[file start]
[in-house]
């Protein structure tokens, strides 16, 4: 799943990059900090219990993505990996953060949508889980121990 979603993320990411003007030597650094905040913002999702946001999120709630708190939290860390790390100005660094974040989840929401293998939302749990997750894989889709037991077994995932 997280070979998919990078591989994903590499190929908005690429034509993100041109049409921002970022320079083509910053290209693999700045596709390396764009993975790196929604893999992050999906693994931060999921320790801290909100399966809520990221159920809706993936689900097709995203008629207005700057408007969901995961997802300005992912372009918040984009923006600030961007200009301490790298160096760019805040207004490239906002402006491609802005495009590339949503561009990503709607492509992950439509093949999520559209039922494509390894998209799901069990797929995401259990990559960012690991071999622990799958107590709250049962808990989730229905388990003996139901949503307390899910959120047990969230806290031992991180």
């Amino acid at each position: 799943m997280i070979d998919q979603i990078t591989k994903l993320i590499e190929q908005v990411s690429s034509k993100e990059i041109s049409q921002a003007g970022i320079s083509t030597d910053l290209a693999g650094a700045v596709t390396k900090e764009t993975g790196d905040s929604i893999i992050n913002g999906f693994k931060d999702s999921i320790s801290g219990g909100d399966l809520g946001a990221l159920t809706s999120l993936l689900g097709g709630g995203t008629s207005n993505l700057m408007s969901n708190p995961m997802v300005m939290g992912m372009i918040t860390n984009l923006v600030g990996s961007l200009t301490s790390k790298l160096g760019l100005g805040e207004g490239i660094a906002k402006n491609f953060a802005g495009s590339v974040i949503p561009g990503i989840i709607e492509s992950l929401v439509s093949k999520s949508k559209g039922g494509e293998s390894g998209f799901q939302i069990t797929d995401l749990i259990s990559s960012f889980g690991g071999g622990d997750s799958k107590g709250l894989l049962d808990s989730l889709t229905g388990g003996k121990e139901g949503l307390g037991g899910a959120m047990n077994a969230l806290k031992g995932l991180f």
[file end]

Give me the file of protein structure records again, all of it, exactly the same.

[in-house]
């Protein structure tokens, strides 16, 4: 799943990059900090219990993505990996953060949508889980121990 979603993320990411003007030597650094905040913002999702946001999120709630708190939290860390790390100005660094974040989840929401293998939302749990997750894989889709037991077994995932 997280070979998919990078591989994903590499190929908005690429034509993100041109049409921002970022320079083509910053290209693999700045596709390396764009993975790196929604893999992050999906693994931060999921320790801290909100399966809520990221159920809706993936689900097709995203008629207005700057408007969901995961997802300005992912372009918040984009923006600030961007200009301490790298160096760019805040207004490239906002402006491609802005495009590339949503561009990503709607492509992950439509093949999520559209039922494509390894998209799901069990797929995401259990990559960012690991071999622990799958107590709250049962808990989730229905388990003996139901949503307390899910959120047990969230806290031992991180």
């Amino acid at each position: 799943m997280i070979d998919q979603i990078t591989k994903l993320i590499e190929q908005v990411s690429s034509k993100e990059i041109s049409q921002a003007g970022i320079s083509t030597d910053l290209a693999g650094a700045v596709t390396k900090e764009t993975g790196d905040s929604i893999i992050n913002g999906f693994k931060d999702s999921i320790s801290g219990g909100d399966l809520g946001a990221l159920t809706s999120l993936l689900g097709g709630g995203t008629s207005n993505l700057m408007s969901n708190p995961m997802v300005m939290g992912m372009i918040t860390n984009l923006v600030g990996s961007l200009t301490s790390k790298l160096g760019l100005g805040e207004g490239i660094a906002k402006n491609f953060a802005g495009s590339v974040i949503p561009g990503i989840i709607e492509s992950l929401v439509s093949k999520s949508k559209g039922g494509e293998s390894g998209f799901q939302i069990t797929d995401l749990i259990s990559s960012f889980g690991g071999g622990d997750s799958k107590g709250l894989l049962d808990s989730l889709t229905g388990g003996k121990e139901g949503l307390g037991g899910a959120m047990n077994a969230l806290k031992g995932l991180f």